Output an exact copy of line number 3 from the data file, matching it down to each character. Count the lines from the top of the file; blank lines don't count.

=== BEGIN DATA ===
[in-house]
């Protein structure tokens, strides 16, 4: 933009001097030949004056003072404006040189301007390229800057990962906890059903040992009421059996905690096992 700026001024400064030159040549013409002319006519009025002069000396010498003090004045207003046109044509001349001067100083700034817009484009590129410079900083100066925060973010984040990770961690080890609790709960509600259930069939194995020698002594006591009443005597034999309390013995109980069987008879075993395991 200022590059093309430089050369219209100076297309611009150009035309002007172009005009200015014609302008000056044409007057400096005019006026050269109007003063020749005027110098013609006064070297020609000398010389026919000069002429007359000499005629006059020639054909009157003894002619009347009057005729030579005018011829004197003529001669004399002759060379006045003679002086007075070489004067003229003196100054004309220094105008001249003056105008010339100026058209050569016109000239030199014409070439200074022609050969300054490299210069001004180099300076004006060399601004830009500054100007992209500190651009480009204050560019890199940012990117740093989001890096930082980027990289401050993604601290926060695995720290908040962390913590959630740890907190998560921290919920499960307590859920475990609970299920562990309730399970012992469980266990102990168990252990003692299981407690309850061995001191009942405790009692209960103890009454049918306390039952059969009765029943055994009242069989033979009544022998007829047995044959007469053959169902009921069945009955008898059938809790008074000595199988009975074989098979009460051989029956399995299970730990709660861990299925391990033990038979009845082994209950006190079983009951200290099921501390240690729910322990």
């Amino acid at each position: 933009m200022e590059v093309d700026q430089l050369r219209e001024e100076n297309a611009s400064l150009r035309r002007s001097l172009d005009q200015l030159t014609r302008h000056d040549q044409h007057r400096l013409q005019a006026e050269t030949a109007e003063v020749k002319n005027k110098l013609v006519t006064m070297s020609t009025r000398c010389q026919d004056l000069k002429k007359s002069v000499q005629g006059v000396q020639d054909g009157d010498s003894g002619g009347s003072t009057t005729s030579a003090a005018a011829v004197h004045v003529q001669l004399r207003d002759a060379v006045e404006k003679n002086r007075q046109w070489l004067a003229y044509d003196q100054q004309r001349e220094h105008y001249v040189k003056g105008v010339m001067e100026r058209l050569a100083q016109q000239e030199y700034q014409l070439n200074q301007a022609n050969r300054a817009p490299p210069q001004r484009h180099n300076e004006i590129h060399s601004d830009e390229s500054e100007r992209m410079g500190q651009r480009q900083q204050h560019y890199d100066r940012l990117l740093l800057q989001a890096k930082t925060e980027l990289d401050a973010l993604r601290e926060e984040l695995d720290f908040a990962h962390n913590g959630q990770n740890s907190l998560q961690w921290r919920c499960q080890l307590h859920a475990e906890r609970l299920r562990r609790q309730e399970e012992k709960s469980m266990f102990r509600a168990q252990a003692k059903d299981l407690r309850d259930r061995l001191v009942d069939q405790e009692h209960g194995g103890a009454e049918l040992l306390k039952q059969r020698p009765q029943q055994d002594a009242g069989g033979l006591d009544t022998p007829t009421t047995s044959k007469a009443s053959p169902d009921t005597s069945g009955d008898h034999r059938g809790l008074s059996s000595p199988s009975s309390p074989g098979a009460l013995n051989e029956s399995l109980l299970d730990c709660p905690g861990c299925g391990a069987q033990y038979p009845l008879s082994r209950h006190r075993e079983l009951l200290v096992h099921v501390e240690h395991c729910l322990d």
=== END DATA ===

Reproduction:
């Amino acid at each position: 933009m200022e590059v093309d700026q430089l050369r219209e001024e100076n297309a611009s400064l150009r035309r002007s001097l172009d005009q200015l030159t014609r302008h000056d040549q044409h007057r400096l013409q005019a006026e050269t030949a109007e003063v020749k002319n005027k110098l013609v006519t006064m070297s020609t009025r000398c010389q026919d004056l000069k002429k007359s002069v000499q005629g006059v000396q020639d054909g009157d010498s003894g002619g009347s003072t009057t005729s030579a003090a005018a011829v004197h004045v003529q001669l004399r207003d002759a060379v006045e404006k003679n002086r007075q046109w070489l004067a003229y044509d003196q100054q004309r001349e220094h105008y001249v040189k003056g105008v010339m001067e100026r058209l050569a100083q016109q000239e030199y700034q014409l070439n200074q301007a022609n050969r300054a817009p490299p210069q001004r484009h180099n300076e004006i590129h060399s601004d830009e390229s500054e100007r992209m410079g500190q651009r480009q900083q204050h560019y890199d100066r940012l990117l740093l800057q989001a890096k930082t925060e980027l990289d401050a973010l993604r601290e926060e984040l695995d720290f908040a990962h962390n913590g959630q990770n740890s907190l998560q961690w921290r919920c499960q080890l307590h859920a475990e906890r609970l299920r562990r609790q309730e399970e012992k709960s469980m266990f102990r509600a168990q252990a003692k059903d299981l407690r309850d259930r061995l001191v009942d069939q405790e009692h209960g194995g103890a009454e049918l040992l306390k039952q059969r020698p009765q029943q055994d002594a009242g069989g033979l006591d009544t022998p007829t009421t047995s044959k007469a009443s053959p169902d009921t005597s069945g009955d008898h034999r059938g809790l008074s059996s000595p199988s009975s309390p074989g098979a009460l013995n051989e029956s399995l109980l299970d730990c709660p905690g861990c299925g391990a069987q033990y038979p009845l008879s082994r209950h006190r075993e079983l009951l200290v096992h099921v501390e240690h395991c729910l322990d």